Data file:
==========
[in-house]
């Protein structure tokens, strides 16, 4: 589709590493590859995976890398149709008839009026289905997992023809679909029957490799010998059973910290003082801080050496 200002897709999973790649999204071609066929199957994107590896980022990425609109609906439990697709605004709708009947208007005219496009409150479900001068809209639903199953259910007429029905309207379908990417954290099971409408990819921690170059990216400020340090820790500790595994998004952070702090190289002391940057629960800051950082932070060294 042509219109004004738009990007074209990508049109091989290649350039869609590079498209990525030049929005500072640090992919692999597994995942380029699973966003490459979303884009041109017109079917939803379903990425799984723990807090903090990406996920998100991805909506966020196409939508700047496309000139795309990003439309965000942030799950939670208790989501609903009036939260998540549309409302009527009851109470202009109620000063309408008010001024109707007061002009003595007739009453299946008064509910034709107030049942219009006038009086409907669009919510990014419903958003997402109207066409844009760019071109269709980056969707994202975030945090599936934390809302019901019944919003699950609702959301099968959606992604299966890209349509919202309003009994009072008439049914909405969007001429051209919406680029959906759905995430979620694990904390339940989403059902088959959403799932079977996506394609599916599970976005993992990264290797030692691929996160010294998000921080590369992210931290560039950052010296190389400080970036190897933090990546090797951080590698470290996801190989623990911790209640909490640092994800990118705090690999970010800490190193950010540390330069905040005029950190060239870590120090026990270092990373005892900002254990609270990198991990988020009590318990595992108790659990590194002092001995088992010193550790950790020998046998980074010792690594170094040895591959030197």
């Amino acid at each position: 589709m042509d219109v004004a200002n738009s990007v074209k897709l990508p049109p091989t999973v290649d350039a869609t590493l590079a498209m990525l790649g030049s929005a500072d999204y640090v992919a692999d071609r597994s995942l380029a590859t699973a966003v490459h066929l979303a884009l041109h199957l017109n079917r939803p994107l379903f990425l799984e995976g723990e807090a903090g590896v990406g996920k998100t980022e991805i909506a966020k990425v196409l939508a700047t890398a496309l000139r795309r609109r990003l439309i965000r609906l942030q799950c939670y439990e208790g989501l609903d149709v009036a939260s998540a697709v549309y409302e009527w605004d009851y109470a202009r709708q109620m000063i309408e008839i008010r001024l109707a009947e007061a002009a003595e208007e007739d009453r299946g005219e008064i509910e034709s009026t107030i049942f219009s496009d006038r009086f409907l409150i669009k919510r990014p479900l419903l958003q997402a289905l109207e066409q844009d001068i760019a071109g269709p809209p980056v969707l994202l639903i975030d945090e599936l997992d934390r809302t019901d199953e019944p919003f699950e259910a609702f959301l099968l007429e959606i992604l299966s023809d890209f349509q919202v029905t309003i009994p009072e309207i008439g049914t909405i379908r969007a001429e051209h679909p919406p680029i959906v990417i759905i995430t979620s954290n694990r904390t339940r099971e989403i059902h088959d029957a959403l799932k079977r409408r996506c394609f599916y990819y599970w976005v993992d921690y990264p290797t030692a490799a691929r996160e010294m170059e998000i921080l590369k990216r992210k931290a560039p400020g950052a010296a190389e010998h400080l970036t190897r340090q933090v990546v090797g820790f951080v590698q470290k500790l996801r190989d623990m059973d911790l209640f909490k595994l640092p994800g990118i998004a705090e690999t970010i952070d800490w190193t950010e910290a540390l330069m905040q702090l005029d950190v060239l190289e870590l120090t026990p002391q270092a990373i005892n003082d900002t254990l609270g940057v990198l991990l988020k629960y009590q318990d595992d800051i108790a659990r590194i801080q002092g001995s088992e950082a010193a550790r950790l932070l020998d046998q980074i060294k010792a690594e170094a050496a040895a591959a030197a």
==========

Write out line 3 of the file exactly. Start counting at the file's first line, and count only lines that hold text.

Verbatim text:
């Amino acid at each position: 589709m042509d219109v004004a200002n738009s990007v074209k897709l990508p049109p091989t999973v290649d350039a869609t590493l590079a498209m990525l790649g030049s929005a500072d999204y640090v992919a692999d071609r597994s995942l380029a590859t699973a966003v490459h066929l979303a884009l041109h199957l017109n079917r939803p994107l379903f990425l799984e995976g723990e807090a903090g590896v990406g996920k998100t980022e991805i909506a966020k990425v196409l939508a700047t890398a496309l000139r795309r609109r990003l439309i965000r609906l942030q799950c939670y439990e208790g989501l609903d149709v009036a939260s998540a697709v549309y409302e009527w605004d009851y109470a202009r709708q109620m000063i309408e008839i008010r001024l109707a009947e007061a002009a003595e208007e007739d009453r299946g005219e008064i509910e034709s009026t107030i049942f219009s496009d006038r009086f409907l409150i669009k919510r990014p479900l419903l958003q997402a289905l109207e066409q844009d001068i760019a071109g269709p809209p980056v969707l994202l639903i975030d945090e599936l997992d934390r809302t019901d199953e019944p919003f699950e259910a609702f959301l099968l007429e959606i992604l299966s023809d890209f349509q919202v029905t309003i009994p009072e309207i008439g049914t909405i379908r969007a001429e051209h679909p919406p680029i959906v990417i759905i995430t979620s954290n694990r904390t339940r099971e989403i059902h088959d029957a959403l799932k079977r409408r996506c394609f599916y990819y599970w976005v993992d921690y990264p290797t030692a490799a691929r996160e010294m170059e998000i921080l590369k990216r992210k931290a560039p400020g950052a010296a190389e010998h400080l970036t190897r340090q933090v990546v090797g820790f951080v590698q470290k500790l996801r190989d623990m059973d911790l209640f909490k595994l640092p994800g990118i998004a705090e690999t970010i952070d800490w190193t950010e910290a540390l330069m905040q702090l005029d950190v060239l190289e870590l120090t026990p002391q270092a990373i005892n003082d900002t254990l609270g940057v990198l991990l988020k629960y009590q318990d595992d800051i108790a659990r590194i801080q002092g001995s088992e950082a010193a550790r950790l932070l020998d046998q980074i060294k010792a690594e170094a050496a040895a591959a030197a």